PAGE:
Why the delay – aren’t electrical engineers supposed to face the least resistance?

On Feb. 23, 2016, Tarun Mehta walked on the stage at a tech conference in Bengaluru, spoke for less than five minutes, and walked off. He reappeared quickly, though, wearing a black helmet, riding a black and white scooter. As the rock music toned down, Mehta dismounted, and with half a smile and a wave of the hand introduced his ride, “Guys, S340.”

The moment had been three years in the making, since Mehta and Swapnil Jain quit their jobs in 2013 and set up Ather Energy to try and build a smart electric scooter in India, for India. The S340 has a top speed of 75 kilometres per hour, a touchscreen dashboard that’ll eventually run on Android and sync with smartphones, a battery that charges faster than most mobile phones, and a range of over 65 kilometres. So far, the gamble had paid off. Since 2014, the Indian Institute of Technology Madras (IIT-M) graduates managed to convince New York’s Tiger Global and the founders of Flipkart, Sachin Bansal and Binny Bansal, to pour more than $12 million into their untested venture. And after long hours on the drawing board, agonising over aesthetics and engineering, and testing out multiple prototypes, Ather’s first product, the S340, had finally been unveiled.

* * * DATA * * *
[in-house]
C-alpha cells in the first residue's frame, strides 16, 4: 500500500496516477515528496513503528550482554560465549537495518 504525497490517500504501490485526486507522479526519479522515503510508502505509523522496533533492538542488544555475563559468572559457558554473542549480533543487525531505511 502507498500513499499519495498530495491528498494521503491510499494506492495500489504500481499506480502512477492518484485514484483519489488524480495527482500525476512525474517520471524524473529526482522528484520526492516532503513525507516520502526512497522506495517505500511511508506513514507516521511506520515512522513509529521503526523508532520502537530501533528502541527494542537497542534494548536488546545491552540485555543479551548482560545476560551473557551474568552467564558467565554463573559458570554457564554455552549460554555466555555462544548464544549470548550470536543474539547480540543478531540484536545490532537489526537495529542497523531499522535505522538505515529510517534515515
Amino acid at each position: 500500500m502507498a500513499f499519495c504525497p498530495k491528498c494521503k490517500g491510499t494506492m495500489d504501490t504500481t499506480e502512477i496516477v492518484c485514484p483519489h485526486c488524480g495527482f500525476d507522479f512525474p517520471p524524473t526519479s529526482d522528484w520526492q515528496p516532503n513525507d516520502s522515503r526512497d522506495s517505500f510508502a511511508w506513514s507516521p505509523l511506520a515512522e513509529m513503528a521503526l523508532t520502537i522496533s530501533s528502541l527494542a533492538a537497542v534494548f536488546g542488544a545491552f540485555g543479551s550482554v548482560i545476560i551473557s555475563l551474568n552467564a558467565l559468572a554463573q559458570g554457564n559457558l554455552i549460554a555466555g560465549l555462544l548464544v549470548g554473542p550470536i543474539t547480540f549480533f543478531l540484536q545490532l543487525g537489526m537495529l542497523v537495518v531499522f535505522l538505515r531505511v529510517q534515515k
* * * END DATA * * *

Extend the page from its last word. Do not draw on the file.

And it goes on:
On stage, Mehta spoke for another eight-odd minutes, describing Ather’s design philosophy, outlining the hardware that powered it and fleshing out the software, which he hoped would offer an edge to the S340 in India’s burgeoning two-wheeler market—the largest in the world. He finished with a promise to let prospective customers try out the scooter at an experience centre in Bengaluru within three months. The company also announced that the S340 would be available by the end of 2016.

Eighteen months on, the S340 is yet to hit Indian roads—and Mehta, the 27-year-old bespectacled CEO of Ather, makes no bones about the epic miscalculation by one of the country’s most exciting electric vehicle startups. {via}

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